• Deborah

The Government of Canada launched a public Consultation paper on a modern copyright framework for artificial intelligence (AI) and the Internet of Things (IoT). The Consultation, launched on July 16, aims at ensuring that the Copyright Modernization Act (‘The Act’) adequately addresses the disruptions and challenges brought about by these new and fast evolving technologies.

The Government is looking for technical and views on the challenges related to AI and IoT.

The issues related to AI include the following:

  • Absence of an agreed definition of AI that poses challenges for copyright policymaking. The paper points out the divergence of definition between the Organisation for Economic Co-operation and Development (OECD) and the World Intellectual Property Organisation (WIPO). The Government acknowledges that differences between general AI, narrow AI, deep learning, algorithmic methods that do not necessarily involve AI, and automation and computation in general should be taken into account in Copyright policy.

  • An exception to Text and data mining (TDM) to address the burden caused by the obtention of any necessary authorisation from the right holders to make reproductions for all works used in TDM activity. TDM refers to various techniques of informational analysis, including the computer-based, automated process of analysing large amounts of machine-readable information to identify trends, patterns, and relationships, and to make predictions TDM can be used to train and develop AI applications. The Government outlined the benefit of TDM in health care and legal services.

  • Authorship and ownership of AI-generated work or AI-assisted work. The Government is seeking comment on 3 proposed approached to help clarify this issue, namely

- Attribute authorship of AI-generated works to the person who arranged for the work to be created, similar to the UK’s copyright framework;

- Clarify that copyright and authorship apply only to works generated by humans, or that no copyright may subsist in a work created without a human participating in some shape or form in the creation of the work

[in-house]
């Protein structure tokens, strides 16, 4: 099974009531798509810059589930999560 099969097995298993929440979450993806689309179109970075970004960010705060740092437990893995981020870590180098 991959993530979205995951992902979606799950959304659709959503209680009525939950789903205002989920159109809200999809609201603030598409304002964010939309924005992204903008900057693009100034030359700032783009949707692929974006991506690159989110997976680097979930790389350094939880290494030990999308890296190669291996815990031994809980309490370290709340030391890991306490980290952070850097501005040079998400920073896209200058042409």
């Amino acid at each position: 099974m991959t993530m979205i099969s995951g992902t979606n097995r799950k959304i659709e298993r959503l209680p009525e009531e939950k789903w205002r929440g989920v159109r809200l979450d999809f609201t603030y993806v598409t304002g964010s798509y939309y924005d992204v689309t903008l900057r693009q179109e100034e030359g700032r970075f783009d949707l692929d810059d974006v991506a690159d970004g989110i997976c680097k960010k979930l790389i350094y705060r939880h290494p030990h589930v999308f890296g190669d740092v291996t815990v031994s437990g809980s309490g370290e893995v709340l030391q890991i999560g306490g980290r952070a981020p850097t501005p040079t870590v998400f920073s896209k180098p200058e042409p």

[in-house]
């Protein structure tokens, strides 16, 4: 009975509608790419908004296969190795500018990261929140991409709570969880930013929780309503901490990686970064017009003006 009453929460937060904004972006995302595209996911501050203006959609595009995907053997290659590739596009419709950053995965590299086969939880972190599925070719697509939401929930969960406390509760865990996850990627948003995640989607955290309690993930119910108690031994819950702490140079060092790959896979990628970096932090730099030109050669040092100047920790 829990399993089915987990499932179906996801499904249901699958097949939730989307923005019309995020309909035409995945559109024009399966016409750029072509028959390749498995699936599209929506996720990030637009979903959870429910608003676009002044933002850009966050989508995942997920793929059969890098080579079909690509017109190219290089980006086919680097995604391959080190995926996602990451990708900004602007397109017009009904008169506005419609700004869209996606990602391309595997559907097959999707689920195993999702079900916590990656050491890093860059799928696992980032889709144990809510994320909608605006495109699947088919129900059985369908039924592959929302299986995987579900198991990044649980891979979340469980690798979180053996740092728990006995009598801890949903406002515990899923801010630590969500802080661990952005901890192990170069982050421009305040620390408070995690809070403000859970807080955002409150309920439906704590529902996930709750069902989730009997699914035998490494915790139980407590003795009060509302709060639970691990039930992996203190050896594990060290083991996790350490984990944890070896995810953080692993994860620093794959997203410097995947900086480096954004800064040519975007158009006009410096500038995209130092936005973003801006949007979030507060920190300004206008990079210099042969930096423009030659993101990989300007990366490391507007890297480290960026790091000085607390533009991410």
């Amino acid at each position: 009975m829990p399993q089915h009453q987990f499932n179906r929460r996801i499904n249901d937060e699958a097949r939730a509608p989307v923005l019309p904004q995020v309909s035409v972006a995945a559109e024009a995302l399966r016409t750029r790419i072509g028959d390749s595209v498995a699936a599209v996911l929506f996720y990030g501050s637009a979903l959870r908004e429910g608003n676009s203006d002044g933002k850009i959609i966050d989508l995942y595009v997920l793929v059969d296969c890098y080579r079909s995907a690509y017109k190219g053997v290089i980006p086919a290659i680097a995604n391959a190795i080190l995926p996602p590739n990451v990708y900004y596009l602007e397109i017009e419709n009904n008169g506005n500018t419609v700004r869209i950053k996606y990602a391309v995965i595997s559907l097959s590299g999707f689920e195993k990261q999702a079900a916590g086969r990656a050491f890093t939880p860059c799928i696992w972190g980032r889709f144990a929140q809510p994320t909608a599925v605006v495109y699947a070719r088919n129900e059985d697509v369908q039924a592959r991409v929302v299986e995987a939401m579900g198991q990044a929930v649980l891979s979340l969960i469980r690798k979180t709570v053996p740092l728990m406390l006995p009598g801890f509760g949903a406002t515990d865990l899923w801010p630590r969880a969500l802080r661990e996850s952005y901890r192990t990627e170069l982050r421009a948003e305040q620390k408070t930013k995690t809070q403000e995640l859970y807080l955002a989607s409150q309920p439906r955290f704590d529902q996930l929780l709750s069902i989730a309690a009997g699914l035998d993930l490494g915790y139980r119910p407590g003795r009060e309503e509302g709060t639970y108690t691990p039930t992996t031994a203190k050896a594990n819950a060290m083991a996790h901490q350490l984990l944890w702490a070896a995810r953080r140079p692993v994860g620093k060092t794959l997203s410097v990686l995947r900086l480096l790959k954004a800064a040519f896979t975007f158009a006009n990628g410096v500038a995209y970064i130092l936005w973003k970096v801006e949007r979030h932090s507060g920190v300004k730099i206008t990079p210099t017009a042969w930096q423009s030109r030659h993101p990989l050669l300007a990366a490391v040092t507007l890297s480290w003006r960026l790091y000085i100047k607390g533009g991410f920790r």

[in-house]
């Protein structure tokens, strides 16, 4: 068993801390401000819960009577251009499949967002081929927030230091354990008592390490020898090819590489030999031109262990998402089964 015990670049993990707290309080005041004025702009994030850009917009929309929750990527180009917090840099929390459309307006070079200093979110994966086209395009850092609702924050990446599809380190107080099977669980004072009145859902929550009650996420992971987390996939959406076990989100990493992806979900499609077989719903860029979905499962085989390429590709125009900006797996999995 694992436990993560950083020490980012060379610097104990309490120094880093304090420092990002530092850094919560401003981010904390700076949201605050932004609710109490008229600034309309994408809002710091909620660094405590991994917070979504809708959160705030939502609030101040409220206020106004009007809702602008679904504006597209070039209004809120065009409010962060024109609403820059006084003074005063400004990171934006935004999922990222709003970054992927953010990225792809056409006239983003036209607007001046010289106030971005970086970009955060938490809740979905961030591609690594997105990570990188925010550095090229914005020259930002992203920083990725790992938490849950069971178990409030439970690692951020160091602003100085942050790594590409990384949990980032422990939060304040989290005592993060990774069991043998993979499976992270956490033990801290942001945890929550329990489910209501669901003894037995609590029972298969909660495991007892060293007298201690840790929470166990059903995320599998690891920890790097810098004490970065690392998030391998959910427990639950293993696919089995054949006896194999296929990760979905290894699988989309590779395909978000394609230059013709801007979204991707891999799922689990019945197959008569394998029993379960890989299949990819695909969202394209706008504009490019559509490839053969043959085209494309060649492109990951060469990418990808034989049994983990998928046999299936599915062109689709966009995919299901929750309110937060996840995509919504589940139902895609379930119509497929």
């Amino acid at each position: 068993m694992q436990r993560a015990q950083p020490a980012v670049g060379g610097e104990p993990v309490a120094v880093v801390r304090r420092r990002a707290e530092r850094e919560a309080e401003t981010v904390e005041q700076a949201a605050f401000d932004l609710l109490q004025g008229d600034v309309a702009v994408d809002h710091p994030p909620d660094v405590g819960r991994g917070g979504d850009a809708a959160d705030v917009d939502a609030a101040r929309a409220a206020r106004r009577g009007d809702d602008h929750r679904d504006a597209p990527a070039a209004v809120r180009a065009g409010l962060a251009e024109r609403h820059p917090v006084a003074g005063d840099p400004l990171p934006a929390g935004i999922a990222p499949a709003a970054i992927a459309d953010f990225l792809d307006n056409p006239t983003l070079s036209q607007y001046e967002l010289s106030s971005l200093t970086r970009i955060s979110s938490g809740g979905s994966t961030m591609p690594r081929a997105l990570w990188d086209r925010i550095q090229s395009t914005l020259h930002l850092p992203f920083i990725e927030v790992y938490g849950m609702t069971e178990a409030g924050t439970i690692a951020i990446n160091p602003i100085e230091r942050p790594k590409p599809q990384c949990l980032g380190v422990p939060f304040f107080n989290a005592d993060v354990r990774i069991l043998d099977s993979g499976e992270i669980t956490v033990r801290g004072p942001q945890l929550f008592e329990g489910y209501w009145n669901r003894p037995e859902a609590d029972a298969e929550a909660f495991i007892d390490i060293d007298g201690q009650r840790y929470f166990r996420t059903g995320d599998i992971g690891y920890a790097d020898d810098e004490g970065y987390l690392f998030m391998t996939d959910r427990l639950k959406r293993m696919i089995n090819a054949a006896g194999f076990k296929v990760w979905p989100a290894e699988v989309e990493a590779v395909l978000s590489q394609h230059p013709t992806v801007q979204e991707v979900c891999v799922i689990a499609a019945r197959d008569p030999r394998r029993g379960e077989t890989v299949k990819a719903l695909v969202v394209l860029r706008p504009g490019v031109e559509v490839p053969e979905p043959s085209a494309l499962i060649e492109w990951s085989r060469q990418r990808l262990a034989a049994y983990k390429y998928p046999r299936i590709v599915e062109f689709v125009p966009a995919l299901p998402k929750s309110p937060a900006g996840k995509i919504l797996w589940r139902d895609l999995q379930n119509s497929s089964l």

- Create a new and unique set of rights for AI-generated works.

  • Infringement and liability regarding AI. The Government is seeking for additional evidence to determine to what extent the copyright framework should be clarified with respect to infringement and liability by AI applications and AI-generated or AI-assisted works.

The issues related to IoT include:

  • Repair: Consumers and businesses pursuing circumvention activities for repair purposes that are not covered by the existing technological protection measures (TPM) exceptions, can be in violation of one or more of the TPM prohibitions in the Copyright Modernization Act. The Government is proposing two broad approaches to introduce a new TPM exception for repair

- Introduce a specific legislative exception to the prohibitions regarding TPMs for the purpose of repair, or

- Exercise the regulatory authorities under the Act to create a regulatory TPM exception for the purpose of repair.

  • Interoperability: The Government acknowledges that although the Act contains the TPM exception for interoperability of computer programs, it might not provide enough protection to business and insufficient freedom to operate and to innovate. The Government is thus seeking for stakeholders feedback on the challenges they are having with the copyright framework in achieving interoperability.

The Consultation paper also incorporates approaches taken by other jurisdictions

Interested stakeholders must provide their technical evidence and views by e-mail to copyright-consultation-droitdauteur@canada.ca. and by September 17.



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